Koh Samui is an excellent place to relax on a stunning beach with incredible temples.
While there aren’t as many remote workers in Koh Samui as in other locations, there are many cafes and several coworking spaces. There are also many opportunities to make friends with fellow nomads and locals.
Cost of Living in Thailand
One of the best reasons to be a digital nomad in Thailand is the low cost of living. Thailand’s cost of living is about 34% lower than in the United Kingdom and 44% lower than in the United States.
With nice accommodations at an affordable rate, incredible dining options at low prices, and the convenience of getting around, you can live a very comfortable lifestyle in Thailand.
Whether you’re a digital nomad looking to take some time off to travel on a budget or you’re planning to continue working, Thailand’s an excellent place.
Here’s an overview of the average costs for basic expenses in Thailand for digital nomads:
- Accommodation: You can rent a 1-bedroom apartment in the city centre for about $392 per month, or outside the city centre for about $221.
- Dining: An inexpensive meal is less than $3 for local Thai food, which is my personal favourite cuisine.
- Drinks: A beer costs about $3, and coffee costs less than $1.
- Transportation: There are various ways to travel (tuk-tuk, rideshare, metro, etc.) depending on where you are in Thailand, but it usually costs less than $2 for a round-trip to somewhere in the same city.
Related read: 9 Apps That Help You Budget Money (with Pros and Cons)
Cafes and Coworking Spaces in Thailand
There are many places in Thailand with public Wi-Fi and spaces to work. That said, check with an establishment before you settle in to ensure they have internet for customers.
Here are cafes and coworking spaces digital nomads in Thailand recommend working at:
Cafes and Coworking Spaces in Chiang Mai
- Artisan Café: a trendy cafe with good and coffee reliable Wi-Fi
- Yellow Coworking Space: a coworking space and cafe with various areas to work and lounge, and events for connecting with others
- Hub 53: a coworking and coliving space conveniently located close to the popular Nimman area
Cafes and Coworking Spaces in Bangkok
- Ink & Lion: a cosy cafe with plenty of space to work
- The Great Room: an upscale space to work and gather with panoramic views of the city skyline
- The Work Loft: a hip coworking space that supports productivity and networking
Cafes and Coworking Spaces in Krabi
- Café 8.98 Ao Nang: a popular cafe with internet, coffee, and food
- Lekker Café and Restaurant: a large space to work and dine
- Easy Cafe by Relax Coffee: a local, comfortable cafe
Cafes and Coworking Spaces in Koh Lanta
- Peak Café: an unassuming spot on the beach with Wi-Fi
- KoHub: a relaxing atmosphere with various workspaces, including an outdoor garden
Cafes and Coworking Spaces in Phuket
- Bookhemian: a unique cafe lined with bookshelves offering ample space to work
- Grind Time: a professional and fun coworking space
- Let’s Work: an incredibly designed workspace near the beach
Cafes and Coworking Spaces in Koh Samui
- About Cafe: a local coffee shop owned by an award-winning barista
- Flo: a modern coffee shop with a great atmosphere for working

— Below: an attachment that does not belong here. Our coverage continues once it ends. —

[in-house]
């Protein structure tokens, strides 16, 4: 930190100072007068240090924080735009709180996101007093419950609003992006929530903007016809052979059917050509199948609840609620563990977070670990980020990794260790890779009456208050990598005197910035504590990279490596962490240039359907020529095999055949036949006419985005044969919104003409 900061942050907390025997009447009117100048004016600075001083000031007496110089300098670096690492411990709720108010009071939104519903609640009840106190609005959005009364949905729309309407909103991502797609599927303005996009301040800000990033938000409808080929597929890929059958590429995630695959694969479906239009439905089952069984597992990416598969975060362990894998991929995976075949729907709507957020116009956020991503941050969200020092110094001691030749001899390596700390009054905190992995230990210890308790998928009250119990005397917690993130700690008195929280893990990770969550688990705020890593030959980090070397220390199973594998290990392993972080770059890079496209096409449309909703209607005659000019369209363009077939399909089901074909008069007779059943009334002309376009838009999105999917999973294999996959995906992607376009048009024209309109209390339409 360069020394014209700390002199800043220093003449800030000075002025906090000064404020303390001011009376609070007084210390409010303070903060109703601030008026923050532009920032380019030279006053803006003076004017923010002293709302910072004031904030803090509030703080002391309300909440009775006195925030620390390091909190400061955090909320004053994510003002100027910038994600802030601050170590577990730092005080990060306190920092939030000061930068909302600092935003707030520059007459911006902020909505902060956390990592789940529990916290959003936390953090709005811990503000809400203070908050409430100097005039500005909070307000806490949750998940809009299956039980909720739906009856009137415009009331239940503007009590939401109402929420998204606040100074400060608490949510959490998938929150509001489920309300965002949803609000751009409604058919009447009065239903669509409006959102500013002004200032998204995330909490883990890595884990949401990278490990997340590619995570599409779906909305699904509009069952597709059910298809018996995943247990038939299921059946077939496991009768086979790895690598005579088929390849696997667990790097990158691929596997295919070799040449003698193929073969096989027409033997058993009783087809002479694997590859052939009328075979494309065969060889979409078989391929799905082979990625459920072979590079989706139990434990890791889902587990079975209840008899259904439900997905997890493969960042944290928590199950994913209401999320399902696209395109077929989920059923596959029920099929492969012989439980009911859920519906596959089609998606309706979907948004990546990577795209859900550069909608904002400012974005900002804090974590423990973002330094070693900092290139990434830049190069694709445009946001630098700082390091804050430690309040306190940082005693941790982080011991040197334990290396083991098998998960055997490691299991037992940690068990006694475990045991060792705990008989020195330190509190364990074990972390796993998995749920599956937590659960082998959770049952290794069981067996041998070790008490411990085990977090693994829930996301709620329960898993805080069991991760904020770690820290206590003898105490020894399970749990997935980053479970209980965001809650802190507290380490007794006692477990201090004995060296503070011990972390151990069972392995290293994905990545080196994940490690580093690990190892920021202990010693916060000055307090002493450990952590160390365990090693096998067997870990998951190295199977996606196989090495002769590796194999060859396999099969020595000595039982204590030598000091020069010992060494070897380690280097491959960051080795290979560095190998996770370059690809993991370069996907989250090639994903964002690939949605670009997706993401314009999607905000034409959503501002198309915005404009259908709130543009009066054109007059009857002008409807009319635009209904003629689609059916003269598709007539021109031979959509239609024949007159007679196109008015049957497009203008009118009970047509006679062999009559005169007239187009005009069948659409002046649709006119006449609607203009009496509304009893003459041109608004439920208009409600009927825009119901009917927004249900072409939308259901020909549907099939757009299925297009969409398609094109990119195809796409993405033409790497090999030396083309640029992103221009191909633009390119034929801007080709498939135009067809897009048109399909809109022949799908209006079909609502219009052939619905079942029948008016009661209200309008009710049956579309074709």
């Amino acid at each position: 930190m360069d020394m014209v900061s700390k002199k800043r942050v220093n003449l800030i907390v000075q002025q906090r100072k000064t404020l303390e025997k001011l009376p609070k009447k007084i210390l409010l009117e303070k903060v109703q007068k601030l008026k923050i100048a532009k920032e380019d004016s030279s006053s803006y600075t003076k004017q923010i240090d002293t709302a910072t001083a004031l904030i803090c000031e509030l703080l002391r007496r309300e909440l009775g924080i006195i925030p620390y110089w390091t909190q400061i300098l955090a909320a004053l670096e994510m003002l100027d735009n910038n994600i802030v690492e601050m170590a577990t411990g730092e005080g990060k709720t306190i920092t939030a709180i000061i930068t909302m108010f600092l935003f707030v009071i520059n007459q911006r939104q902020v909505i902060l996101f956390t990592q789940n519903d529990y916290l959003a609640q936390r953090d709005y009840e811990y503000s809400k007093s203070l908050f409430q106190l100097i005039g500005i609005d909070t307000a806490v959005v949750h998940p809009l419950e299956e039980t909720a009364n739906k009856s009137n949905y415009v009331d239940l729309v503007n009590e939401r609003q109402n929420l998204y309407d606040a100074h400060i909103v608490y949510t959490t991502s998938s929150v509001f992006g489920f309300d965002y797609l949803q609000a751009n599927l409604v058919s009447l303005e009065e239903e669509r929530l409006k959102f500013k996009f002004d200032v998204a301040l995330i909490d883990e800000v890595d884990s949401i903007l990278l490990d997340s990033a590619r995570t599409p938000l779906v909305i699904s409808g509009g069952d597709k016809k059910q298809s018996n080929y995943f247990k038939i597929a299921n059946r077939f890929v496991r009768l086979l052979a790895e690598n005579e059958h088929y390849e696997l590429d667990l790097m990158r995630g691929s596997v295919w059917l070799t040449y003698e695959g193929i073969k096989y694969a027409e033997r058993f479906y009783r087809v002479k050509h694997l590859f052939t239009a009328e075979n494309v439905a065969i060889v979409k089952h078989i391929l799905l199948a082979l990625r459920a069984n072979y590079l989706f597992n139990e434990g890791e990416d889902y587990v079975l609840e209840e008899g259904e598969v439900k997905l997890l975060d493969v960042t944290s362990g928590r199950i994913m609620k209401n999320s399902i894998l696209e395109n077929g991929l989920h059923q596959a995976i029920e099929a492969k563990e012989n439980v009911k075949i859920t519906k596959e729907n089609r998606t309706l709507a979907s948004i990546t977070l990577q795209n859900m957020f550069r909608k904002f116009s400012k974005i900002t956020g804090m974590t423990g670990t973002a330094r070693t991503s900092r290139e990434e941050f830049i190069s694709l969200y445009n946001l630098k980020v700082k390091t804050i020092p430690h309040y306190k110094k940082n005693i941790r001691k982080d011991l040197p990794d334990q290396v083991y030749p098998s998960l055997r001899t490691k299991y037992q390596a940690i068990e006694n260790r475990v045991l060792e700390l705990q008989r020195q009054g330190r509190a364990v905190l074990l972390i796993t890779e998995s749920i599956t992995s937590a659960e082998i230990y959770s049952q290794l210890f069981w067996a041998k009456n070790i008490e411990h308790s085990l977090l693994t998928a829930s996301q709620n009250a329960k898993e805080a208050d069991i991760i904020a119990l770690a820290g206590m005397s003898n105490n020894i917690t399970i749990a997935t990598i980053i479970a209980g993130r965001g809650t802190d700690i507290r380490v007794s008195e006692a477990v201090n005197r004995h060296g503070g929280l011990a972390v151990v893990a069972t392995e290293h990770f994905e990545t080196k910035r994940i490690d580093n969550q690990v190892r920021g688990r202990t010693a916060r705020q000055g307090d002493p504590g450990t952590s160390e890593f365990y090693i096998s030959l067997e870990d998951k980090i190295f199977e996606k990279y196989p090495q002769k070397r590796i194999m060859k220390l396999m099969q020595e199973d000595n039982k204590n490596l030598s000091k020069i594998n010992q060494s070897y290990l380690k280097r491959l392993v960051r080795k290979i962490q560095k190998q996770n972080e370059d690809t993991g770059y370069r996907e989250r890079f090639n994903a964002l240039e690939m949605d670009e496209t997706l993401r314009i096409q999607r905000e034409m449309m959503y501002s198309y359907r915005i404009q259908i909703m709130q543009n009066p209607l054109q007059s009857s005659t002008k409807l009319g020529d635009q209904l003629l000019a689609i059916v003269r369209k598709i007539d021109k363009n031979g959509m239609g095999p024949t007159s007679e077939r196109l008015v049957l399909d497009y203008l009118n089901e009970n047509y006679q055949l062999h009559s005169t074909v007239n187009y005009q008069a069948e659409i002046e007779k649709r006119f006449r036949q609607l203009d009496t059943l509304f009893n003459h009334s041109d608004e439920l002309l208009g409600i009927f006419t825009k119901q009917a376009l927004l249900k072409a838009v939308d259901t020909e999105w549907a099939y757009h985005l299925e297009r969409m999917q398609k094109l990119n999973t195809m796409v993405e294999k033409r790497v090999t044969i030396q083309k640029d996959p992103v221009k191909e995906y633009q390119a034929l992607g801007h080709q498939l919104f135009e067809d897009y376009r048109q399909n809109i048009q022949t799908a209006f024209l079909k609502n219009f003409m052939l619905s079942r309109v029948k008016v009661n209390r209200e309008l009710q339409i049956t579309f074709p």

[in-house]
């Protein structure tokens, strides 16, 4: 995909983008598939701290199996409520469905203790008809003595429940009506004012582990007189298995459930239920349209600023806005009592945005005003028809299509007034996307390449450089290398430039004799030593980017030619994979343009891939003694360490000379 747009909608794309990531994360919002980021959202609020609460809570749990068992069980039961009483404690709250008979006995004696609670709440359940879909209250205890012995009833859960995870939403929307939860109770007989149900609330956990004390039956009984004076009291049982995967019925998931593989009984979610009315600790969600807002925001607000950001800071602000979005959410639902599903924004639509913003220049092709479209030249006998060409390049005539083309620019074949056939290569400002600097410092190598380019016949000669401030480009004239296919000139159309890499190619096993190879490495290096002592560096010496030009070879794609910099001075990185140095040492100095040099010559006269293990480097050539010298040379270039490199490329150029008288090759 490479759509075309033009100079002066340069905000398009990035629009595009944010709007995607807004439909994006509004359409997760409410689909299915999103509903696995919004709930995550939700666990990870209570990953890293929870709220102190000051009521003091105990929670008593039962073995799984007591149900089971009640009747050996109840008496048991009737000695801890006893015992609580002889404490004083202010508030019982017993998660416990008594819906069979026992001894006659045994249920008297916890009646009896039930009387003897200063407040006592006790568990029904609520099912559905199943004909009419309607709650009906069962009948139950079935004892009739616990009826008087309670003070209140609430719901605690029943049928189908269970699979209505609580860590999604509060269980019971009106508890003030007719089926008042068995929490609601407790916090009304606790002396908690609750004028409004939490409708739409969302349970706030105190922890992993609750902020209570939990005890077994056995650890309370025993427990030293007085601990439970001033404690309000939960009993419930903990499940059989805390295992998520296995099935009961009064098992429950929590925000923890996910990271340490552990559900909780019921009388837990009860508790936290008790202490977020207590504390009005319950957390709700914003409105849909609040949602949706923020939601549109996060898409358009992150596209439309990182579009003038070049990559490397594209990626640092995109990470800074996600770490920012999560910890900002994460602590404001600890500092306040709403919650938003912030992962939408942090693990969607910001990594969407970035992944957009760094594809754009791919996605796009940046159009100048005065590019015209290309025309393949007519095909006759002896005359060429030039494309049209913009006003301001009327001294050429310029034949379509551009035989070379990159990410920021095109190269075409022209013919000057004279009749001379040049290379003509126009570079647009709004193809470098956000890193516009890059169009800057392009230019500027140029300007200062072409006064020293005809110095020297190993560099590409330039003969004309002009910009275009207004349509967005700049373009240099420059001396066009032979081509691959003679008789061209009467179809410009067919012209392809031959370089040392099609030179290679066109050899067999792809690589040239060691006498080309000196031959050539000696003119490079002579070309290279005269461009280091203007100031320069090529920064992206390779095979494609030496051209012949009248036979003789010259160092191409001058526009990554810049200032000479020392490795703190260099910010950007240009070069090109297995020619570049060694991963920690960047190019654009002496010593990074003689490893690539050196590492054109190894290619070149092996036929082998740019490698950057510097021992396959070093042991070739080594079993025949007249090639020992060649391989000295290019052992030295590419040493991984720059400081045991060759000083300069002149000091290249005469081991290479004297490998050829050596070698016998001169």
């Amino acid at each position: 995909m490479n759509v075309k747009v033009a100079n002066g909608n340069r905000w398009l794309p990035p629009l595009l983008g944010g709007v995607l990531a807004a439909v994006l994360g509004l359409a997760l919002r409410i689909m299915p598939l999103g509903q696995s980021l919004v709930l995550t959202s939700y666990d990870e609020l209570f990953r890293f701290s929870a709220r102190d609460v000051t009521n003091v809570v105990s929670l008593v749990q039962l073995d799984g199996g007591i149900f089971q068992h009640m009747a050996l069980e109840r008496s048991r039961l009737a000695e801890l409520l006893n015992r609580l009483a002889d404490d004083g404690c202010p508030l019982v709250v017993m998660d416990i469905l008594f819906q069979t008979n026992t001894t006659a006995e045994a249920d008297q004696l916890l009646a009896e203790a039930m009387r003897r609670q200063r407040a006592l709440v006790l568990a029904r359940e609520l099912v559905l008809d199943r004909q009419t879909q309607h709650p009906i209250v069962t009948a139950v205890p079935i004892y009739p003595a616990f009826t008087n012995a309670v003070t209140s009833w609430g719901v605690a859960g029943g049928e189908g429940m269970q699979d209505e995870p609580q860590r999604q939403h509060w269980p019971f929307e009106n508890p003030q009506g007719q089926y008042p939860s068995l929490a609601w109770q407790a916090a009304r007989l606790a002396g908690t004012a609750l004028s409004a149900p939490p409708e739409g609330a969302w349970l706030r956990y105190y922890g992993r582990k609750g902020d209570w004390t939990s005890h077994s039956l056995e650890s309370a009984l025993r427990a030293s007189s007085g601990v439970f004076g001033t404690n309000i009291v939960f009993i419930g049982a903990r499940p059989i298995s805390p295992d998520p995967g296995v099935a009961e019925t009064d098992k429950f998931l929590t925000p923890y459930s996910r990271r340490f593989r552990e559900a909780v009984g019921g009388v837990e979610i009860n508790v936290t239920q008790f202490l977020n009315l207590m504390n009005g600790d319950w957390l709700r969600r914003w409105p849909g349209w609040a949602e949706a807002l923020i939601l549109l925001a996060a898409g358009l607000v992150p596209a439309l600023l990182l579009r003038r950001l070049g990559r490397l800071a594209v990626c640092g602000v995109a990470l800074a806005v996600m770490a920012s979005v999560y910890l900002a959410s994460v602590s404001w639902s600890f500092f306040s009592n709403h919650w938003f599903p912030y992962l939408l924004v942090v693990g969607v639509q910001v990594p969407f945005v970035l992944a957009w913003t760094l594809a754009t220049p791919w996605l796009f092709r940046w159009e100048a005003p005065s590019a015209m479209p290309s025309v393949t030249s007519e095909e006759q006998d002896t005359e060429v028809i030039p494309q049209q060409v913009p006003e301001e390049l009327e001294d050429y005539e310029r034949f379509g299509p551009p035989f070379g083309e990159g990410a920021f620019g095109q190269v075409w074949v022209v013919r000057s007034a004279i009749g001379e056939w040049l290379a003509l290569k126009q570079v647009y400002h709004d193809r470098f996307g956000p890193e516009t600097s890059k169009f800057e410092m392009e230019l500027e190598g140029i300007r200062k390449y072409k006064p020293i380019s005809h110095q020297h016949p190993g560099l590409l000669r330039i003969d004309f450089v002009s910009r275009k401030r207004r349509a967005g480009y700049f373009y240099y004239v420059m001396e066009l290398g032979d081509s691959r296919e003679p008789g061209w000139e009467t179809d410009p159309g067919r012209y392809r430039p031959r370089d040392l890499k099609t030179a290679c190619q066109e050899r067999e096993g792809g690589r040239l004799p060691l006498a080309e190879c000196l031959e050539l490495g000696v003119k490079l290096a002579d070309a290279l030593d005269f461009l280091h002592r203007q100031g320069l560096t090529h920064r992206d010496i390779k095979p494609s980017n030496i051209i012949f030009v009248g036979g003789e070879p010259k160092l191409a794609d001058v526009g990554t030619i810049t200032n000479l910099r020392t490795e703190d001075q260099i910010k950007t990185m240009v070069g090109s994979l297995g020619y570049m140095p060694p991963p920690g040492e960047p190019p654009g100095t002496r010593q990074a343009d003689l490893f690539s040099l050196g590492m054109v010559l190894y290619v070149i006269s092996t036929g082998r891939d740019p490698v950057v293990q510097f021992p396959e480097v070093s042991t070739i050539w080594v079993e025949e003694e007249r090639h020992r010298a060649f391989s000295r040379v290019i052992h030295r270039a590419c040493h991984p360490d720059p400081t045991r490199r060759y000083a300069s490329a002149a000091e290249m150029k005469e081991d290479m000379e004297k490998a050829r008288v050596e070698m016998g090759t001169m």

Note: There are also a few startup coworking spaces in Koh Samui.
How to Find Long-Term Accommodation in Thailand
The best option for finding long-term accommodation in Thailand is booking a short-term Airbnb or Bookings.com rental and then finding a long-term option when you’re there. This allows you to explore the area and look at rentals. And the good news is that it’s easy to book affordable short-term and long-term rentals.
I was able to extend my Airbnb when I stayed in Chiang Mai for a few months, and the host offered a discount for long-term booking.
You might also find accommodation options on Facebook pages like Digital Nomads Thailand.
Downsides of Being a Digital Nomad in Thailand
Although there aren’t many downsides to working remotely in Thailand, the pollution and limited visa options can be challenging.
Thailand’s air quality isn’t ideal. Some areas are better than others, though. For example, the islands have less pollution than cities like Bangkok.
I recommend asking the person you rent from if they have an air purifier or can help you get one. It’s also best to live somewhere with aircon so you can keep doors and windows closed.
Another drawback is that Thailand also has limited visa options for an extended stay. However, the LTR visa we discussed is an option for those who want to stay long-term.
Read more: 5 Downsides of Being a Digital Nomad (& How to Overcome Them)
Is Thailand safe for LGBTQ+ people?
Although the Thai government is somewhat behind in equal rights for LGBTQ+ people, most locals are very welcoming. Many LGBTQ+ people share stories of visiting Thailand and feeling comfortable. There’s also a large transgender community in Thailand.
The cities we shared above are all known to be gay-friendly. Bangkok is known as one of Thailand’s most welcoming cities. Phuket is also popular for LGBTQ+ travellers who want to visit an island.
Do I need to learn Thai?
The best digital nomad cities we shared above have many locals who speak English, and learning Thai isn’t crucial. However, we always recommend learning basic phrases. This shows consideration for the culture and helps when you encounter locals who don’t speak English.
With Mondly, you can learn common Thai phrases. It’s also a good idea to have Google Translate ready on your phone to use while you’re travelling if needed.
We hope this guide to being a digital nomad in Thailand was helpful to you! You might be interested in reading this article if you’re interested in learning about working remotely in other wonderful Southeast Asia cities.